Remember that this is a prioritization exercise so everything shouldn’t be weighted the same. Decide which activity indicates the prospect is more likely to do business with you and assign the highest point value to that behavior. Then continue to rank and apply a value to each activity until you have a full list of scores. You’ll also want to determine the threshold for notification. For example, if a prospect accumulates 50 points in a 30-day timeframe, then you might place them in a targeted email send.
If you’re new to lead scoring, there may be more subjectivity in your prioritization. But as you learn more about how your prospects interact with your emails and your website, you’ll be able to make more strategic decisions about your process.
The 5 List Segments Every Firm Should Use
With so many ways to segment a contact list, getting started might feel a bit overwhelming. But we’ve got you covered. Our “Top 5” audience segments are the cornerstones of an effective overall segmentation strategy. These key segments — including how to market to each one — are outlined in the table below.
|X Day Engagement||These contacts are regularly opening your emails. The exact timeframe (the “X”) is determined by your sales cycle. We find that 180 days is a good starting point.||This group wants to hear from you so always include them in your email sends. Thought leadership and newsletter-style content are most impactful for this segment.|
|X Day Unengagement||Unengaged contacts are not interacting with your emails as regularly as they have in the past. They may, however, still be visiting pages on your site or engaging with paid media ads.||The goal is to re-engage this group. Consider an email series that promotes your best-performing content. Or leverage retargeting in your paid media campaigns to promote high-value content.|
|Highly Unengaged||These contacts have stopped engaging with your emails (through opens and clicks) or your paid media ads and are no longer active on your site.||Make a final attempt to re-engage these contacts with a win-back series that, again, leverages high-performing content. Highly unengaged contacts who don’t take action during this targeted campaign should be removed from your list or added to an archival list for extremely limited sending.|
|Prospects||This is your “wishlist” — the people you want to do business with. This segment may also have lead scoring applied to ensure that it includes the most highly qualified contacts.||Send this segment a nurture campaign with late-funnel content aimed at starting a sales conversation.|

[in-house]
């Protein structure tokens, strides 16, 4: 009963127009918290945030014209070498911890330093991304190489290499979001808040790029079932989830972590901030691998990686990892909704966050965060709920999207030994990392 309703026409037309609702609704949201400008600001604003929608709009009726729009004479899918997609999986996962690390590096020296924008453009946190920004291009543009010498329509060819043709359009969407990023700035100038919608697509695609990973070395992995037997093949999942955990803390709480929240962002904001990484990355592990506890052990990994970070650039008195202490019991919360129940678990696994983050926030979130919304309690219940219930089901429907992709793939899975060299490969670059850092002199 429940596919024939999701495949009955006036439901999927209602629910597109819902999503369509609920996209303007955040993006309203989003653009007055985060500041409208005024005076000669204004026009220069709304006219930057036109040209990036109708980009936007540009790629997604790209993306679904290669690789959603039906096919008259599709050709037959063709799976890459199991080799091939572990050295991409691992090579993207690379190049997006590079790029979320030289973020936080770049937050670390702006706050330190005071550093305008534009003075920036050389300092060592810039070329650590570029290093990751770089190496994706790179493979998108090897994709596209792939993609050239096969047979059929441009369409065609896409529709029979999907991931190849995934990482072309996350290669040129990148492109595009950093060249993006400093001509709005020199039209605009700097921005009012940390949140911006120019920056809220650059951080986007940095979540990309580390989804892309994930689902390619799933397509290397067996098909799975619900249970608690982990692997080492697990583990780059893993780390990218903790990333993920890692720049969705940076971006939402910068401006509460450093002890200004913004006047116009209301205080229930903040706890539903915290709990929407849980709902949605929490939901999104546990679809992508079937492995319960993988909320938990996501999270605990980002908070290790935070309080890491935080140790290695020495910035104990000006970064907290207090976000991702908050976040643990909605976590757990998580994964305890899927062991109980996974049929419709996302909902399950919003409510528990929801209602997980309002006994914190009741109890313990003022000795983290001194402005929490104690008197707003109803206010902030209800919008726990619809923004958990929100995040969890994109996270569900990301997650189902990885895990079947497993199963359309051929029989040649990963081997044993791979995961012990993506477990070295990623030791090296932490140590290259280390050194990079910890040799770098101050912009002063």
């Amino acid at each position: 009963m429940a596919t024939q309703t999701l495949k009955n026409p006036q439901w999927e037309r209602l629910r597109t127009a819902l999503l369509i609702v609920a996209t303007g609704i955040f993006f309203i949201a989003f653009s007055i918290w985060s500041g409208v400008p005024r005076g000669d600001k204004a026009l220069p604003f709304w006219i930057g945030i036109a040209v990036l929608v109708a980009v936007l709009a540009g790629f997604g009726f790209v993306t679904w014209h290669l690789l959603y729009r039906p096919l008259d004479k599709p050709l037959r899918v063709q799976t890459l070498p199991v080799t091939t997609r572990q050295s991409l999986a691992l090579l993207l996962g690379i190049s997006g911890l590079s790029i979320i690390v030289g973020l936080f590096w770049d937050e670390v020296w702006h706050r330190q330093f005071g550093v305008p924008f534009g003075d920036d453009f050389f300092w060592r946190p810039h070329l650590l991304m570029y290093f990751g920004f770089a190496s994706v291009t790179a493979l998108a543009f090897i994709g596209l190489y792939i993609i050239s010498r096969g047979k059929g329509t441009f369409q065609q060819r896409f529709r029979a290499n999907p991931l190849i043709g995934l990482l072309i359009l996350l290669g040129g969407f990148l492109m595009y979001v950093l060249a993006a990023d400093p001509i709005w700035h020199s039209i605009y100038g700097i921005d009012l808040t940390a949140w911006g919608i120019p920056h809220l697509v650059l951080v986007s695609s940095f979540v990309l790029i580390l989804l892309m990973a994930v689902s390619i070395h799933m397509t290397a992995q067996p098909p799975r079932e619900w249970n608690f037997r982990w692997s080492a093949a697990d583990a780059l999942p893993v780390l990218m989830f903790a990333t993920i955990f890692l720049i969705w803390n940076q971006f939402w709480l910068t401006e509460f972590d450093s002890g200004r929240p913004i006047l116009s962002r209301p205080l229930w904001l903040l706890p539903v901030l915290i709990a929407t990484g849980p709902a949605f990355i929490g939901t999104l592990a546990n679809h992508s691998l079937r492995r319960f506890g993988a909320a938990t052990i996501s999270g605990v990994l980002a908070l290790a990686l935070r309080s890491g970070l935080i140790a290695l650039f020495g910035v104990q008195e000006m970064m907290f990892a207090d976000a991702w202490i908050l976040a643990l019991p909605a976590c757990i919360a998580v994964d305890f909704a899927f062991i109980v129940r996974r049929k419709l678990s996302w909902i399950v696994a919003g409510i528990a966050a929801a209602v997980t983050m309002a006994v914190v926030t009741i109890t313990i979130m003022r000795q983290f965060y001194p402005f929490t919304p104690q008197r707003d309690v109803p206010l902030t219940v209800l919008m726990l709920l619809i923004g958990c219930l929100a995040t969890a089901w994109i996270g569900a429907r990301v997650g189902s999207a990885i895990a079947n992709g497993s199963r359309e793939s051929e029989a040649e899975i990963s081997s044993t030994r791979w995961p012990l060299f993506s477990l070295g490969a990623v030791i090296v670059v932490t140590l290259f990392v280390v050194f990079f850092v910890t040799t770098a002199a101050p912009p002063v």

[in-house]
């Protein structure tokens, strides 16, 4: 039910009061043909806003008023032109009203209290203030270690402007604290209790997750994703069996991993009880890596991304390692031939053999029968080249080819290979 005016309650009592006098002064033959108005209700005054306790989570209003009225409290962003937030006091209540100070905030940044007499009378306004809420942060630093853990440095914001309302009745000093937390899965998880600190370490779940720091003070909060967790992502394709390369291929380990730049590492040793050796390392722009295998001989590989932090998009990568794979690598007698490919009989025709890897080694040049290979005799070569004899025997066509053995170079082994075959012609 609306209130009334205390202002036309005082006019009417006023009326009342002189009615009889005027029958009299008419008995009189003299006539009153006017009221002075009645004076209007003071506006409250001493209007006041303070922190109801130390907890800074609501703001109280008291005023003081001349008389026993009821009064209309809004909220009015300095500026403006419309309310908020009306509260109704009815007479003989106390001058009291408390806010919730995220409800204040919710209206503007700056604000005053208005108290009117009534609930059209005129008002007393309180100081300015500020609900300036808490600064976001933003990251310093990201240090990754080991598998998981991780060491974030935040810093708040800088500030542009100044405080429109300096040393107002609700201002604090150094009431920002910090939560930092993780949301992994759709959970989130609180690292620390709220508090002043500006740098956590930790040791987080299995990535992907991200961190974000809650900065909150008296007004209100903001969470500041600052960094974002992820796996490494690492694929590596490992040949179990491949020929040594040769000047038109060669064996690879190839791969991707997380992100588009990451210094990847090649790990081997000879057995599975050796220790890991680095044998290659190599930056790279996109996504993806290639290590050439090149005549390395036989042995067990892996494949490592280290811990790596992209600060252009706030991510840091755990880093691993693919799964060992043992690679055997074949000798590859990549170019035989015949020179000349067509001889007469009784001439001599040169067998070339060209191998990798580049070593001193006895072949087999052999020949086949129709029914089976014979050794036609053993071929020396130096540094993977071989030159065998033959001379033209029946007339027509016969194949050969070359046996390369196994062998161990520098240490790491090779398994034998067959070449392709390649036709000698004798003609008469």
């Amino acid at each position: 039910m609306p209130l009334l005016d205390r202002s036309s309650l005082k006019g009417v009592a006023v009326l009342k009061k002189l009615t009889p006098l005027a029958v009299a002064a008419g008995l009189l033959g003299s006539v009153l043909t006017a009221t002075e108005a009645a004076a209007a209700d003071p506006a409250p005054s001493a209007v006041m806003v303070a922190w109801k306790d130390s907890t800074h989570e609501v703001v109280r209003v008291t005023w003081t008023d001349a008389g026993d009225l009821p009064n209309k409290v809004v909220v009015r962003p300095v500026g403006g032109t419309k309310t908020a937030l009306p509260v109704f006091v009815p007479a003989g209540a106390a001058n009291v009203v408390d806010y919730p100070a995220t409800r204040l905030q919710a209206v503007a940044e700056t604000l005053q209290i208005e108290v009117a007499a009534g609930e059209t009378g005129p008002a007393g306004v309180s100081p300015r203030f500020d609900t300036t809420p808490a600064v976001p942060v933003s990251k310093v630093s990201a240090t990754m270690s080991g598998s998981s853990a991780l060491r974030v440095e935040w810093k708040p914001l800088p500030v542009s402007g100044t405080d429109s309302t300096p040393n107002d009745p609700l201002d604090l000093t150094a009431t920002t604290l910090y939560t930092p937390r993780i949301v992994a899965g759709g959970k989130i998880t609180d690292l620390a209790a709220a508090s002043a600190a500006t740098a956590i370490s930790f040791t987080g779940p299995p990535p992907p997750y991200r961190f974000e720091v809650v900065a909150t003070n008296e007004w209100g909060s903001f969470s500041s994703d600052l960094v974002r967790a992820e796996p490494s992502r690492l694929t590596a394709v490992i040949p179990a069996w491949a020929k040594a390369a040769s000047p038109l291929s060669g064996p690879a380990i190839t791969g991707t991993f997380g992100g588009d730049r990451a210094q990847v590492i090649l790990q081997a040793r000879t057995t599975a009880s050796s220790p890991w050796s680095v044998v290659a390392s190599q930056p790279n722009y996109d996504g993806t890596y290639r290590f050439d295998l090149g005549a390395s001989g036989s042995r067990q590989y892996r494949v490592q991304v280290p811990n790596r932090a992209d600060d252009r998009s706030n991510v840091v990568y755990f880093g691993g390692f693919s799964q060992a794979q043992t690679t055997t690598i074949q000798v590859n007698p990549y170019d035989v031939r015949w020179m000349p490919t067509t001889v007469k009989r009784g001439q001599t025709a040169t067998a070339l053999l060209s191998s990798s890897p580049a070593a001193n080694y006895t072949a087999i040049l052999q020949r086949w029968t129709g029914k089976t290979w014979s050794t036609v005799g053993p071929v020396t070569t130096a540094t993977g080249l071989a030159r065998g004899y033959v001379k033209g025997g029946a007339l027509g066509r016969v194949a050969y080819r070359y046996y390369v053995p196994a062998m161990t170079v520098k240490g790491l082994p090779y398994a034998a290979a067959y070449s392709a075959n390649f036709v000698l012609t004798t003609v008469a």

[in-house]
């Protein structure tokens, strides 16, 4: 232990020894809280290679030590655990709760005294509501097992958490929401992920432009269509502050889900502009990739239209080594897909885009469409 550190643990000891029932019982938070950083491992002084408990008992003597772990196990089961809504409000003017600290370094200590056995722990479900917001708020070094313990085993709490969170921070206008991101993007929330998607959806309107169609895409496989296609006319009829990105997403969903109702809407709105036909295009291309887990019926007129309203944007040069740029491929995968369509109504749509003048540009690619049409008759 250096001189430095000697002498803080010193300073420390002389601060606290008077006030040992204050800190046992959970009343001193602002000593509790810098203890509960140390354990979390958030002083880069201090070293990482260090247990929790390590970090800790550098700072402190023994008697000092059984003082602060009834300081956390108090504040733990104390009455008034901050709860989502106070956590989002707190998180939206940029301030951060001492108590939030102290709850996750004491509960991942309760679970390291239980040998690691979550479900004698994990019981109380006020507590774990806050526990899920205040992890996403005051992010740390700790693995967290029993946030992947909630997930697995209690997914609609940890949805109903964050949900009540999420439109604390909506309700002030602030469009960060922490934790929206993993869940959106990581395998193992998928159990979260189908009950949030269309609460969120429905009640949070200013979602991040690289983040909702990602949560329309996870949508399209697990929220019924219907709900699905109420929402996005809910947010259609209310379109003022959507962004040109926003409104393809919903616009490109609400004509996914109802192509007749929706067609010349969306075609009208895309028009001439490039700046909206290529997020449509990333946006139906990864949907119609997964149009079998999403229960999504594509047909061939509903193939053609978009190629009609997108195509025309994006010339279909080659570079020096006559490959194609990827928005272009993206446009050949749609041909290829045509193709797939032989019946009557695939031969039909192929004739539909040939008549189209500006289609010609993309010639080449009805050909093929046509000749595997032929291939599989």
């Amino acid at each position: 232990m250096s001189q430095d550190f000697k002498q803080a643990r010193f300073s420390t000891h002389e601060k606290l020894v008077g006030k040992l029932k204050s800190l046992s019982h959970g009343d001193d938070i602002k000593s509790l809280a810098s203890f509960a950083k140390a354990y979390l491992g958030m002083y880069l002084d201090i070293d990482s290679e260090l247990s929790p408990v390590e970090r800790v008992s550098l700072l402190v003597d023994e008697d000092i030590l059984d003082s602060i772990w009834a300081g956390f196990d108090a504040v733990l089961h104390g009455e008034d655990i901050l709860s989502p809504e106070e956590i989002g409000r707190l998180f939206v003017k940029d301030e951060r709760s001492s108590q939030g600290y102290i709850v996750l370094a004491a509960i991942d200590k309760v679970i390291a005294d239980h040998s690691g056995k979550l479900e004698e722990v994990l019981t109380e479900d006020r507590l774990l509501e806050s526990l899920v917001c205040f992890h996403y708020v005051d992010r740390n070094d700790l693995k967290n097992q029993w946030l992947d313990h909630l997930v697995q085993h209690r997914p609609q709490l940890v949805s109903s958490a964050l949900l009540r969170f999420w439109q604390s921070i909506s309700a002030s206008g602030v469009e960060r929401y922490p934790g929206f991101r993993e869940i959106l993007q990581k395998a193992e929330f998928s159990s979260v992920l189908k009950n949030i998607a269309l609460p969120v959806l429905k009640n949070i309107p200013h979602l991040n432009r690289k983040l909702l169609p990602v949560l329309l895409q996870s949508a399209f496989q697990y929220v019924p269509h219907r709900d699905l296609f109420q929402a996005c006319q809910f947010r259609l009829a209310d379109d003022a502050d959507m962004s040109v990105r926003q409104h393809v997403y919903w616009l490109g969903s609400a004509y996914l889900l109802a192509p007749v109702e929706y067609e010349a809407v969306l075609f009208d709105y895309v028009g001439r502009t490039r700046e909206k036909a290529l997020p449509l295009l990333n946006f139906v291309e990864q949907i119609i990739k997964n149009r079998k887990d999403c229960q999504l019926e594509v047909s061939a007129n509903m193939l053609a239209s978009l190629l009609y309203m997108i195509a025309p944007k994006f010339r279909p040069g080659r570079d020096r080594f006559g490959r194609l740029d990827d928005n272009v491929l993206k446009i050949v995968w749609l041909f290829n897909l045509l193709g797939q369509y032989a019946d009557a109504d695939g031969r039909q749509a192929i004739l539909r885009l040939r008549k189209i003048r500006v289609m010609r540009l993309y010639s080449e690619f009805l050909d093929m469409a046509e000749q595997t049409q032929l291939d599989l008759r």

|New Contacts||These contacts have visited your site and completed at least one form. They are a net new addition to your email list.||Establish a relationship with this segment through a welcome series sent within the first 7 days of their form submission. The content should introduce them to your brand and establish your position in the industry.|
When you’re ready to expand, other segments to consider include persona, company size, budget, location, or any other identifier unique to your industry. Also, if you offer subscription preferences on your forms (e.g., a contact can opt-in to your newsletter sends but can opt-out of events notifications), make sure you are segmenting and acknowledging these preferences when you create your email lists.
Good Segmentation Keeps Your Email List — and Your Business — Healthy
Segmentation not only helps you deliver the right content to the right contact at the right time, it also helps keep your email lists clean. That’s because segmentation establishes a regular cadence for reviewing contacts and a plan to re-engage dormant contacts — including removing them from your lists if needed.
Getting rid of contacts who are no longer actively engaging with your emails or visiting your site is actually a good thing. Continuing to send to unengaged contacts muddies your email metrics, sometimes making your emails look less successful than they actually are. And this hurts your email deliverability long-term. Over time, this could mean that your highly qualified prospects — the people that you want to talk to — might not get your messages.
But even more than that, with good segmentation and lead scoring, you have a better idea of how your email programs (and your content overall) are performing. With each data point you collect from email clicks or website visits, you learn more about your audience. Applying these findings to your list segmentation and lead scoring strategies guides their journey from new contact to prospect to client more effectively and more efficiently. And that drives more demand for your products and services — and more business for your firm.